Latino adolescents in the United States are disproportionately affected by sexually transmitted infections, yet knowledge of their sexual networks, particularly concurrent sex partners, is limited.
The goal of this study was to describe the prevalence, patterns, and correlates of sexual concurrency among adolescents in an urban neighborhood.
The authors conducted cross-sectional analyses of 368 sexually active youth recruited from public venues within a predominantly Latino neighborhood in San Francisco, California.
During the prior 6 months, 20% of sexually experienced youth had concurrent partnerships, but this was more likely among males (27%) as females (12%) (odds ratio = 2.6; 95% confidence interval = 1.5–4.5). Sexually transmitted infection prevalence was too low to examine its association with concurrency. Factors that increased the likelihood of concurrency among males included: immigrant generation and being below grade level; and among females: older age and use of illegal substances.
Ample opportunities to transmit sexually transmitted infections through concurrency were present, yet very few adolescents were infected, perhaps owing to adequate condom use within a neighborhood with low sexually transmitted infection prevalence.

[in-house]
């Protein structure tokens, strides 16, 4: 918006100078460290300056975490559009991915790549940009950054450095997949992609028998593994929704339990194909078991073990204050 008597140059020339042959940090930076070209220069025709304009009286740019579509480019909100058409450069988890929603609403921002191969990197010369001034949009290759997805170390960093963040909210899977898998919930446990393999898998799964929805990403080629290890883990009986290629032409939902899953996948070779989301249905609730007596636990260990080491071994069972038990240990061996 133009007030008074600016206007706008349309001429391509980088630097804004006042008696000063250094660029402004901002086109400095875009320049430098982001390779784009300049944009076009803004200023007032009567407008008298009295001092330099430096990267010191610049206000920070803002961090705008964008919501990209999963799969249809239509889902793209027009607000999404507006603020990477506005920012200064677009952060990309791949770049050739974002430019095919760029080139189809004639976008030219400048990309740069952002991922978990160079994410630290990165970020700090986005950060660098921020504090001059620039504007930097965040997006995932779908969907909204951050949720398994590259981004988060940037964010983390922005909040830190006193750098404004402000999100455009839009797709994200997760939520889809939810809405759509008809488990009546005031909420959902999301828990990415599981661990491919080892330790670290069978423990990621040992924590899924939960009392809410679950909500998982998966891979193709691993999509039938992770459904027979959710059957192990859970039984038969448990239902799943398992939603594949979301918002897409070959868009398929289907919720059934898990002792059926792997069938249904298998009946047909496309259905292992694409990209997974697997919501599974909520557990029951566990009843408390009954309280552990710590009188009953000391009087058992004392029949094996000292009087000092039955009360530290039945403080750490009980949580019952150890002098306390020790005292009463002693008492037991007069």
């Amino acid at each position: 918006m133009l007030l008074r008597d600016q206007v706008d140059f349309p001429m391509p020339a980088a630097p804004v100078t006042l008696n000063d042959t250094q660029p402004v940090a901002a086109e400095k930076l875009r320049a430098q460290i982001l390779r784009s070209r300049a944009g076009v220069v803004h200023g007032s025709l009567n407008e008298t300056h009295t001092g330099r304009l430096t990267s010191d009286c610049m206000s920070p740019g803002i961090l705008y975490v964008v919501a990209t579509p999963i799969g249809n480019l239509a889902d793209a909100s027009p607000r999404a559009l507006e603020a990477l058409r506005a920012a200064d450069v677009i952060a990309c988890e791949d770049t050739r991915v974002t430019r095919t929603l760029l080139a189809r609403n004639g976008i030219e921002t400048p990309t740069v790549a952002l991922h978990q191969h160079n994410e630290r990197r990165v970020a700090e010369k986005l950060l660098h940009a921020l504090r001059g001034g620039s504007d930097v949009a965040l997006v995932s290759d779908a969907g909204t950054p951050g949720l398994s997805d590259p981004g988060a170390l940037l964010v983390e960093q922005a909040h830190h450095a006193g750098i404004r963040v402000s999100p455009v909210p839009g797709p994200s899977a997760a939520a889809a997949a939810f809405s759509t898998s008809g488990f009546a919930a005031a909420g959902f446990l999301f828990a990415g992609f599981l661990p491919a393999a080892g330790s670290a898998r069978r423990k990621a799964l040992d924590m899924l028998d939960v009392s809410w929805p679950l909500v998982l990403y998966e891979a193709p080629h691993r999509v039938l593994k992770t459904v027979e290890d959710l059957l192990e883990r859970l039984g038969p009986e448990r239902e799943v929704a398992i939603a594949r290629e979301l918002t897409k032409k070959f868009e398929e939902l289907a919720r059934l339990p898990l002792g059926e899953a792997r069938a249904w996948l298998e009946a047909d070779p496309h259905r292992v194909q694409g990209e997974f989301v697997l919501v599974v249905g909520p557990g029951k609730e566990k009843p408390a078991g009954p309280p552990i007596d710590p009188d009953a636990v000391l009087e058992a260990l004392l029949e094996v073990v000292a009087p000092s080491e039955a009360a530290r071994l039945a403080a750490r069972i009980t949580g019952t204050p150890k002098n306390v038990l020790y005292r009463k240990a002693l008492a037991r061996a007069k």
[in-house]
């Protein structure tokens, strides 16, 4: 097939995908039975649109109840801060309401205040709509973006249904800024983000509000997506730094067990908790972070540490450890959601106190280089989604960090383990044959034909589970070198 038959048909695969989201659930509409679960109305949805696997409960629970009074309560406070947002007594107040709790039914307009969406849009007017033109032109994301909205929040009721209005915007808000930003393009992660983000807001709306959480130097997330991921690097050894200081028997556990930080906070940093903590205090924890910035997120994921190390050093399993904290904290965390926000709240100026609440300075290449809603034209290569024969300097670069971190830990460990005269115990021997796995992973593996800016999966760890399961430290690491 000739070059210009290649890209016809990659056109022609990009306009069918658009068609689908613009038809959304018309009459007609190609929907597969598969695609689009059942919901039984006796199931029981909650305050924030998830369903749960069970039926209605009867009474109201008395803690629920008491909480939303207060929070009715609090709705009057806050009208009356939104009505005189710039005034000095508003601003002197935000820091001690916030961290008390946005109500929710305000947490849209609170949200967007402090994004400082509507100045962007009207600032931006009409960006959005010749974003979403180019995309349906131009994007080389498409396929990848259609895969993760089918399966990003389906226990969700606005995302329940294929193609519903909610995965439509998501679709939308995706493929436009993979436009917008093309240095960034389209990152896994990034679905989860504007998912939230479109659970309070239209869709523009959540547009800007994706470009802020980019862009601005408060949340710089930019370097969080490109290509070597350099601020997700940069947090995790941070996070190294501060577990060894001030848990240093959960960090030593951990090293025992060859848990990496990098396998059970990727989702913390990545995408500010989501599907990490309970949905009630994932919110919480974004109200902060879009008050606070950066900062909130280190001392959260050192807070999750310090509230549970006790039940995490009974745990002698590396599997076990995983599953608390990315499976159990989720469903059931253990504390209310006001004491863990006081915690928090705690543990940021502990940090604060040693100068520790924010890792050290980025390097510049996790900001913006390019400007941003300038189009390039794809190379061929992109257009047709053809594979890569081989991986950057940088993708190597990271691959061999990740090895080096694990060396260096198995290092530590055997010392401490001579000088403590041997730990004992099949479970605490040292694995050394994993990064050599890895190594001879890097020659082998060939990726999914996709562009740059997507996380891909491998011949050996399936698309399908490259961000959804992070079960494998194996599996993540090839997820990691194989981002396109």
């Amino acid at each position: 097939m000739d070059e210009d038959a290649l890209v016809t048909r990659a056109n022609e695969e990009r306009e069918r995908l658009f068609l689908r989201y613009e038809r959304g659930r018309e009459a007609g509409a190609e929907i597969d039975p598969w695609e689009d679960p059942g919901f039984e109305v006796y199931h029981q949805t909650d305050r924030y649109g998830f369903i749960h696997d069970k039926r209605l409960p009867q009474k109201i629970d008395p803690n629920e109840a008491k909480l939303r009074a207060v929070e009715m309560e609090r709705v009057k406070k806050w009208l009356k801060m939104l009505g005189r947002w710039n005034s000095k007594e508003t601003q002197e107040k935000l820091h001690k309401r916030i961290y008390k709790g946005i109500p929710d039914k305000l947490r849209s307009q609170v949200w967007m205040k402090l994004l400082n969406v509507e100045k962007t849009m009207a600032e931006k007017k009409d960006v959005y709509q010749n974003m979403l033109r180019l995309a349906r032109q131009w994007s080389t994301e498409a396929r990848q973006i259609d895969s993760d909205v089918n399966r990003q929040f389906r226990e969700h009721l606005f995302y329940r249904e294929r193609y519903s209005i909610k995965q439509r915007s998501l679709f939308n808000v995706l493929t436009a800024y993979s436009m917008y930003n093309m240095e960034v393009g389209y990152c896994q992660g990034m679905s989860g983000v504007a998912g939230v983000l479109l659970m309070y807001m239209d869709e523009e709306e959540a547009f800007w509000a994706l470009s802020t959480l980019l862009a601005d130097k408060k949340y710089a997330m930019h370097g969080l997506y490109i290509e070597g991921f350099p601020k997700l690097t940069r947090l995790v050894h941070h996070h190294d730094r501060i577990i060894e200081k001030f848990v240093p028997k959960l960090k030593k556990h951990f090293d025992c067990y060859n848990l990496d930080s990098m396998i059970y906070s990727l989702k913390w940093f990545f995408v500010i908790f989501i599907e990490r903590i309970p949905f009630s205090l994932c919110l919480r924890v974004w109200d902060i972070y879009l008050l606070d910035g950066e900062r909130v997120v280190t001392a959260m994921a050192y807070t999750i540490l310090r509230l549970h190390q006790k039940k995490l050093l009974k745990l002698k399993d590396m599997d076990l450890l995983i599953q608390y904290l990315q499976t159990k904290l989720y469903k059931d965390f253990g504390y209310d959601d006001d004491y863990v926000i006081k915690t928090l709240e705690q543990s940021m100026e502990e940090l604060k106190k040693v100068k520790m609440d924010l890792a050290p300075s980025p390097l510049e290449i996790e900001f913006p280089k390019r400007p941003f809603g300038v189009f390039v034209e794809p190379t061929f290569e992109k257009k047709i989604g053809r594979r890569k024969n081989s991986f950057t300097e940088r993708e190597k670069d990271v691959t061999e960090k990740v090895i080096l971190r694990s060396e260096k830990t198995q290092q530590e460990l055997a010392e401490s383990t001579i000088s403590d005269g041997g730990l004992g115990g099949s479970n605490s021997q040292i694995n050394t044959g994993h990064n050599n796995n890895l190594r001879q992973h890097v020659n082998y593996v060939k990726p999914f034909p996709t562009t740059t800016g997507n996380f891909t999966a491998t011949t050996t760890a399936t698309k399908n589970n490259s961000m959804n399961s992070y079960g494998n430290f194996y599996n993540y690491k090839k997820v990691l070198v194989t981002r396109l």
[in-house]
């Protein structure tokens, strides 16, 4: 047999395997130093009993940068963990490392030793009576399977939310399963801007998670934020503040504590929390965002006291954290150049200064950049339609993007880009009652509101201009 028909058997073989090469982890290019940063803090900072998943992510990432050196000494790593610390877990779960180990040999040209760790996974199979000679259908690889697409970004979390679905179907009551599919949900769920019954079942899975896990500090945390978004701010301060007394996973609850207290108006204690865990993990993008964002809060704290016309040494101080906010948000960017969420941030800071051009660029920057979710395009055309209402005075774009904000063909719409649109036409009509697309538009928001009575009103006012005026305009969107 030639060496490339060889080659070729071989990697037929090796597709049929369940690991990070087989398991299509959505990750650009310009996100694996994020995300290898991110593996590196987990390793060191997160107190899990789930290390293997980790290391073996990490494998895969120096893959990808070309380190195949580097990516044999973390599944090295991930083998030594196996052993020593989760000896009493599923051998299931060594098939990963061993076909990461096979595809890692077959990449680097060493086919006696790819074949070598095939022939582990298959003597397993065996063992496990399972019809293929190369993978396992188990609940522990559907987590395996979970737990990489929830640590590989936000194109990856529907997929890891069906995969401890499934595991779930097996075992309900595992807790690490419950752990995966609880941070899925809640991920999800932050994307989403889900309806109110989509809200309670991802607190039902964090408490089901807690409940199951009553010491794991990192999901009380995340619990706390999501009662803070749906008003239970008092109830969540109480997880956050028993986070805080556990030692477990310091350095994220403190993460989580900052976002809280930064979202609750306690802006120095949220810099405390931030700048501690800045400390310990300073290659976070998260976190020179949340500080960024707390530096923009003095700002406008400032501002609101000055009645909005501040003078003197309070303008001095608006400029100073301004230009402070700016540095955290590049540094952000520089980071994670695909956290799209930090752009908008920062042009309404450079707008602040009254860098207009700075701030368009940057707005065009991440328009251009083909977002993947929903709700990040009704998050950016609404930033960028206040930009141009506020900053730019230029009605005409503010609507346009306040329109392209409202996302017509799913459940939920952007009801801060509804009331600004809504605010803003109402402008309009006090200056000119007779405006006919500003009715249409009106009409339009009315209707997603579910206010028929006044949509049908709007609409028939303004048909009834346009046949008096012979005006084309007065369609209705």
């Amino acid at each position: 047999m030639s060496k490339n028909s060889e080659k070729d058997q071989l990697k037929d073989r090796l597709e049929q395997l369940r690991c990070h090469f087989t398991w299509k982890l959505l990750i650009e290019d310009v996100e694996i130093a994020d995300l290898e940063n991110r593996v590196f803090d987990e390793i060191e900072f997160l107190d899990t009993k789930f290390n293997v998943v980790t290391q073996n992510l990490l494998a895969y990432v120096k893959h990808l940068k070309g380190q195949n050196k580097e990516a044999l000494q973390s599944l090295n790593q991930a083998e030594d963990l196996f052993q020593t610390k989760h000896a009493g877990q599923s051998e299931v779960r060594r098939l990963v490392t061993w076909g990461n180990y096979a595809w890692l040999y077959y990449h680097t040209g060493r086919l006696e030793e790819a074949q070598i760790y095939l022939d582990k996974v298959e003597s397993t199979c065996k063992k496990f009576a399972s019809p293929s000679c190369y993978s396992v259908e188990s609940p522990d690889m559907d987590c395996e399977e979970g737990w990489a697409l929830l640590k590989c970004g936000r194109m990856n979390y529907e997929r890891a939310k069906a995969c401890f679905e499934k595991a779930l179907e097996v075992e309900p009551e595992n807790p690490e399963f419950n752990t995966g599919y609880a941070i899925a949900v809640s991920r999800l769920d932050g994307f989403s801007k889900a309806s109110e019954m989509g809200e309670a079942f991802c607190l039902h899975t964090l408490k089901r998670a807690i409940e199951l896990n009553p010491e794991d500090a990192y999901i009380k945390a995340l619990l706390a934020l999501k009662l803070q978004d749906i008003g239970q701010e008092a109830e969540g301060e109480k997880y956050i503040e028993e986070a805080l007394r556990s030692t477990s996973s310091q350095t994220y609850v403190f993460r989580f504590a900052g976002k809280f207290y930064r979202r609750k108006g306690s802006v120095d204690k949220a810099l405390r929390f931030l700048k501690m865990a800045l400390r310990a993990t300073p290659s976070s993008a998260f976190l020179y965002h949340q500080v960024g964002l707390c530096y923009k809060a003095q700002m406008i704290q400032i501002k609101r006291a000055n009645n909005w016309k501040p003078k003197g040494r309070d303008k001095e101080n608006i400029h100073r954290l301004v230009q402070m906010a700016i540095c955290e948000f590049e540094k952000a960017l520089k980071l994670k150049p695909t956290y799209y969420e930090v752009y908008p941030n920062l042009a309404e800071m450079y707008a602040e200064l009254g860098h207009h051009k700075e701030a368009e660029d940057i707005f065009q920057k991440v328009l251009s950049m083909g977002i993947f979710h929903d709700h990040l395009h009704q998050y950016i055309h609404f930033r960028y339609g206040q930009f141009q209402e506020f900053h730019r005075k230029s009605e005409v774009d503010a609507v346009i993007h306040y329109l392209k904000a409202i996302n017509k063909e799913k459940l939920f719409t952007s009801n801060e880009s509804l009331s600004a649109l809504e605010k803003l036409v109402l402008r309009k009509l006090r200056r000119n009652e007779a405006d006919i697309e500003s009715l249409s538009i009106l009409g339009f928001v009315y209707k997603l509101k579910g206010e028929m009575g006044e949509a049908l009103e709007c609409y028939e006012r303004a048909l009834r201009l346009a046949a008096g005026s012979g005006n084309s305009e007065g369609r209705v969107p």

Although the prevalence of concurrent sex partners was high among a venue-based sample of predominantly Latino youth in San Francisco, the prevalence of sexually transmitted infection was quite low, perhaps owing to sufficient condom use within a community with a low prevalence of sexually transmitted infection.
From the *School of Medicine, Division of Infectious Diseases, University of North Carolina–Chapel Hill, Chapel Hill, North Carolina; and the †Department of Obstetrics/Gynecology and Reproductive Sciences and the ‡Division of Adolescent Medicine, University of California–San Francisco, San Francisco, California
The authors thank the San Francisco Department of Public Health for testing specimens free of charge and the community leaders who endorsed our project. The authors especially thank Carla Rodas, MPH, our Field Director, for her tireless efforts. Finally, the authors are most grateful to the study participants for their time.
The Mission Teen Health Project was funded through grants from NIAID (R01-AI48749), NICHD (1K23 HD01490) and the University-wide AIDS Research Program, University of California (M00-SF-056 & 057A). Manuscript preparation was funded through a training grant from NIAID (5 T32 AI007151-27).
Correspondence: Irene A. Doherty, PhD, Postdoctoral Fellow, School of Medicine, Division of Infectious Diseases, University of North Carolina at Chapel Hill, 130 Mason Farm Road, CB 7030, Chapel Hill, NC 27599-7030. E-mail: Doherty@med.unc.edu.
Received for publication July 26, 2005, and accepted October 2, 2006.